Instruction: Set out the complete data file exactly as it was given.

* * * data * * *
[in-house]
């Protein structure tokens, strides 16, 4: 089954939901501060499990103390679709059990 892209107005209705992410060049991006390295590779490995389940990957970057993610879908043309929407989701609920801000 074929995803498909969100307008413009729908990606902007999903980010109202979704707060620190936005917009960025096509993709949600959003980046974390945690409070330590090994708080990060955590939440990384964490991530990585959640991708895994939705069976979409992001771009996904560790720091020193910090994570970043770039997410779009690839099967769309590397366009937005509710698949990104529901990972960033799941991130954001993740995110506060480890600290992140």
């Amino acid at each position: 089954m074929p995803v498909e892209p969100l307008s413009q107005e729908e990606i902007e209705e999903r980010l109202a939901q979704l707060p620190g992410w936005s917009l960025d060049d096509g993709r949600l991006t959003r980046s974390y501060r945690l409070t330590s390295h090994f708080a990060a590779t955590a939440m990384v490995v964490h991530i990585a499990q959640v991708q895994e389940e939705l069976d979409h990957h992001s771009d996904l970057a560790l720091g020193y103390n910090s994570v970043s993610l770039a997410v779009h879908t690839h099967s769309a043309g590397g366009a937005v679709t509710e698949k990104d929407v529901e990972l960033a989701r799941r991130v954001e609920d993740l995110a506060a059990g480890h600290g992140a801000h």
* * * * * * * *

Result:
[in-house]
């Protein structure tokens, strides 16, 4: 089954939901501060499990103390679709059990 892209107005209705992410060049991006390295590779490995389940990957970057993610879908043309929407989701609920801000 074929995803498909969100307008413009729908990606902007999903980010109202979704707060620190936005917009960025096509993709949600959003980046974390945690409070330590090994708080990060955590939440990384964490991530990585959640991708895994939705069976979409992001771009996904560790720091020193910090994570970043770039997410779009690839099967769309590397366009937005509710698949990104529901990972960033799941991130954001993740995110506060480890600290992140």
């Amino acid at each position: 089954m074929p995803v498909e892209p969100l307008s413009q107005e729908e990606i902007e209705e999903r980010l109202a939901q979704l707060p620190g992410w936005s917009l960025d060049d096509g993709r949600l991006t959003r980046s974390y501060r945690l409070t330590s390295h090994f708080a990060a590779t955590a939440m990384v490995v964490h991530i990585a499990q959640v991708q895994e389940e939705l069976d979409h990957h992001s771009d996904l970057a560790l720091g020193y103390n910090s994570v970043s993610l770039a997410v779009h879908t690839h099967s769309a043309g590397g366009a937005v679709t509710e698949k990104d929407v529901e990972l960033a989701r799941r991130v954001e609920d993740l995110a506060a059990g480890h600290g992140a801000h």